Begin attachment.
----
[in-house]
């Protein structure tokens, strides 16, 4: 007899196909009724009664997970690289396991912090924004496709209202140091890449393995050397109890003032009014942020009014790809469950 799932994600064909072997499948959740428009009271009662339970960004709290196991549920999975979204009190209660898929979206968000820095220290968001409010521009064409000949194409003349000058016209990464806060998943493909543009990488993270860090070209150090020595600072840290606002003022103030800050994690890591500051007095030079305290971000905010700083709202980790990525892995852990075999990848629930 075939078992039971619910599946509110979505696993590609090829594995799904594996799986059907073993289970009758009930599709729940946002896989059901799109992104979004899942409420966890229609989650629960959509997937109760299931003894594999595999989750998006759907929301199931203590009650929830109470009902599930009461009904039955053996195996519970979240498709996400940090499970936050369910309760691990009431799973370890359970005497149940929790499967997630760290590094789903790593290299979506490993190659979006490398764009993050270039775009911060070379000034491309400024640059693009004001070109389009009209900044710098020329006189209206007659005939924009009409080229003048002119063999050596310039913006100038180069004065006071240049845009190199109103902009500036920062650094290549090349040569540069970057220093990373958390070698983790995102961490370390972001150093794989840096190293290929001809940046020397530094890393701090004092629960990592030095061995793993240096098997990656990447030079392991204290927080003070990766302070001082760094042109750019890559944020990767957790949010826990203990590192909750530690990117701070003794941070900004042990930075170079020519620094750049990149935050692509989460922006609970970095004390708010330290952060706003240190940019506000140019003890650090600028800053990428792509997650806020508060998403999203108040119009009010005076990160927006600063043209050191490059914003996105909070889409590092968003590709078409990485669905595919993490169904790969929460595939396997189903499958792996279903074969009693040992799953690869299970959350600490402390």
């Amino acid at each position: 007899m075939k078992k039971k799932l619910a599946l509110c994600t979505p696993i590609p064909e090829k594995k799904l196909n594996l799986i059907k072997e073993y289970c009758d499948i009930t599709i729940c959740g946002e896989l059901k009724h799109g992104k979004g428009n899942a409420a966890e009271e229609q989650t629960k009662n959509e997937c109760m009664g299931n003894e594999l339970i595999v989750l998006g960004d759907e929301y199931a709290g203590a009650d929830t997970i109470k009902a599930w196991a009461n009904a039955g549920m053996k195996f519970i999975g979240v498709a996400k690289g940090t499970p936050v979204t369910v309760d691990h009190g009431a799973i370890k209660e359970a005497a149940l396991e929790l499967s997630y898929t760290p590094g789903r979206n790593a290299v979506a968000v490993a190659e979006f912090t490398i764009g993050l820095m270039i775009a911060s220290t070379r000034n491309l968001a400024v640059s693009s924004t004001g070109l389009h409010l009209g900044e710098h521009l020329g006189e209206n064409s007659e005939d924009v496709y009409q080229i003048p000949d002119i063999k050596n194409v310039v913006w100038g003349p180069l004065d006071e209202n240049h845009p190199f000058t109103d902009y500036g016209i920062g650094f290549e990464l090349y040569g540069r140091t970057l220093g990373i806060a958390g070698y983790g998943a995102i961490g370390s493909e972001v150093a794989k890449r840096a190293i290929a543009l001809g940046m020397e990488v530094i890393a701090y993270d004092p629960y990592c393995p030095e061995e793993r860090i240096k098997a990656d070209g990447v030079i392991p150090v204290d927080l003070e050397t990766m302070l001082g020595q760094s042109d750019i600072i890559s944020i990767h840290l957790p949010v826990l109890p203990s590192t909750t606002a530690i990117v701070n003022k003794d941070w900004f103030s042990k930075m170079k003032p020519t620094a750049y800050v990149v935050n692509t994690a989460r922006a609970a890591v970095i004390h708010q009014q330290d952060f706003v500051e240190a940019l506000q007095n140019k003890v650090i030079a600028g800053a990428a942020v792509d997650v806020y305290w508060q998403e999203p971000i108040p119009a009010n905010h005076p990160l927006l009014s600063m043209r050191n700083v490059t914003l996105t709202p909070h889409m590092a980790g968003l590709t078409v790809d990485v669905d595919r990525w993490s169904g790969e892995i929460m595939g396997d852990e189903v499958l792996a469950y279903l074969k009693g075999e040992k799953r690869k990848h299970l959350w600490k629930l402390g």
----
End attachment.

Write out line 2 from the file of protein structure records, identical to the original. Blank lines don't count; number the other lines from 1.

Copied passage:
């Protein structure tokens, strides 16, 4: 007899196909009724009664997970690289396991912090924004496709209202140091890449393995050397109890003032009014942020009014790809469950 799932994600064909072997499948959740428009009271009662339970960004709290196991549920999975979204009190209660898929979206968000820095220290968001409010521009064409000949194409003349000058016209990464806060998943493909543009990488993270860090070209150090020595600072840290606002003022103030800050994690890591500051007095030079305290971000905010700083709202980790990525892995852990075999990848629930 075939078992039971619910599946509110979505696993590609090829594995799904594996799986059907073993289970009758009930599709729940946002896989059901799109992104979004899942409420966890229609989650629960959509997937109760299931003894594999595999989750998006759907929301199931203590009650929830109470009902599930009461009904039955053996195996519970979240498709996400940090499970936050369910309760691990009431799973370890359970005497149940929790499967997630760290590094789903790593290299979506490993190659979006490398764009993050270039775009911060070379000034491309400024640059693009004001070109389009009209900044710098020329006189209206007659005939924009009409080229003048002119063999050596310039913006100038180069004065006071240049845009190199109103902009500036920062650094290549090349040569540069970057220093990373958390070698983790995102961490370390972001150093794989840096190293290929001809940046020397530094890393701090004092629960990592030095061995793993240096098997990656990447030079392991204290927080003070990766302070001082760094042109750019890559944020990767957790949010826990203990590192909750530690990117701070003794941070900004042990930075170079020519620094750049990149935050692509989460922006609970970095004390708010330290952060706003240190940019506000140019003890650090600028800053990428792509997650806020508060998403999203108040119009009010005076990160927006600063043209050191490059914003996105909070889409590092968003590709078409990485669905595919993490169904790969929460595939396997189903499958792996279903074969009693040992799953690869299970959350600490402390």